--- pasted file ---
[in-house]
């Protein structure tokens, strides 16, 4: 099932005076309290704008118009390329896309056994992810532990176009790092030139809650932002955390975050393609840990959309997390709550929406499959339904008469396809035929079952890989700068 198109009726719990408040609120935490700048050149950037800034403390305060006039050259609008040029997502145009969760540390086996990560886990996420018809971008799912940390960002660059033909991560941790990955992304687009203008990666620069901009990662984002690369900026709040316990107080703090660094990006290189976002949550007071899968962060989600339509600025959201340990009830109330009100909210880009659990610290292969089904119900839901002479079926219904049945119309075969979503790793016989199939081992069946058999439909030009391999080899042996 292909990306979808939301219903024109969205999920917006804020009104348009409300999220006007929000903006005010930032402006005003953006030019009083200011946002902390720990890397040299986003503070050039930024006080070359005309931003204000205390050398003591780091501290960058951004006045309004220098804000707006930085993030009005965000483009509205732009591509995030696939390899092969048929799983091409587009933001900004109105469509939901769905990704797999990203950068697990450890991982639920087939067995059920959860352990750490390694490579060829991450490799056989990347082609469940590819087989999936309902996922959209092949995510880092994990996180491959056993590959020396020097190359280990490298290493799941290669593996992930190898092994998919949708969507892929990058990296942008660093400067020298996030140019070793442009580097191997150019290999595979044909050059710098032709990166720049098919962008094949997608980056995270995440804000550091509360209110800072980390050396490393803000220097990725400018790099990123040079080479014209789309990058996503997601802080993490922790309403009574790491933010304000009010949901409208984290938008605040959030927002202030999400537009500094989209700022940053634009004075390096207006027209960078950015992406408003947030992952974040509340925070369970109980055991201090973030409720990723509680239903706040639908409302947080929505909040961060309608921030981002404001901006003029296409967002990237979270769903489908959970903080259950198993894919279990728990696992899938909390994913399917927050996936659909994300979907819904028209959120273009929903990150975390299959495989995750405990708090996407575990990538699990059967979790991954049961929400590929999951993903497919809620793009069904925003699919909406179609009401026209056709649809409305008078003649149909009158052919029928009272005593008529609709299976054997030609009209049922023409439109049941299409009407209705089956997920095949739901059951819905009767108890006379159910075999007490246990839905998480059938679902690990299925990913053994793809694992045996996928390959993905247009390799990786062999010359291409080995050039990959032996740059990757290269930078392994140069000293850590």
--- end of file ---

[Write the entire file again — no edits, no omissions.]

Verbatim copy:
[in-house]
């Protein structure tokens, strides 16, 4: 099932005076309290704008118009390329896309056994992810532990176009790092030139809650932002955390975050393609840990959309997390709550929406499959339904008469396809035929079952890989700068 198109009726719990408040609120935490700048050149950037800034403390305060006039050259609008040029997502145009969760540390086996990560886990996420018809971008799912940390960002660059033909991560941790990955992304687009203008990666620069901009990662984002690369900026709040316990107080703090660094990006290189976002949550007071899968962060989600339509600025959201340990009830109330009100909210880009659990610290292969089904119900839901002479079926219904049945119309075969979503790793016989199939081992069946058999439909030009391999080899042996 292909990306979808939301219903024109969205999920917006804020009104348009409300999220006007929000903006005010930032402006005003953006030019009083200011946002902390720990890397040299986003503070050039930024006080070359005309931003204000205390050398003591780091501290960058951004006045309004220098804000707006930085993030009005965000483009509205732009591509995030696939390899092969048929799983091409587009933001900004109105469509939901769905990704797999990203950068697990450890991982639920087939067995059920959860352990750490390694490579060829991450490799056989990347082609469940590819087989999936309902996922959209092949995510880092994990996180491959056993590959020396020097190359280990490298290493799941290669593996992930190898092994998919949708969507892929990058990296942008660093400067020298996030140019070793442009580097191997150019290999595979044909050059710098032709990166720049098919962008094949997608980056995270995440804000550091509360209110800072980390050396490393803000220097990725400018790099990123040079080479014209789309990058996503997601802080993490922790309403009574790491933010304000009010949901409208984290938008605040959030927002202030999400537009500094989209700022940053634009004075390096207006027209960078950015992406408003947030992952974040509340925070369970109980055991201090973030409720990723509680239903706040639908409302947080929505909040961060309608921030981002404001901006003029296409967002990237979270769903489908959970903080259950198993894919279990728990696992899938909390994913399917927050996936659909994300979907819904028209959120273009929903990150975390299959495989995750405990708090996407575990990538699990059967979790991954049961929400590929999951993903497919809620793009069904925003699919909406179609009401026209056709649809409305008078003649149909009158052919029928009272005593008529609709299976054997030609009209049922023409439109049941299409009407209705089956997920095949739901059951819905009767108890006379159910075999007490246990839905998480059938679902690990299925990913053994793809694992045996996928390959993905247009390799990786062999010359291409080995050039990959032996740059990757290269930078392994140069000293850590």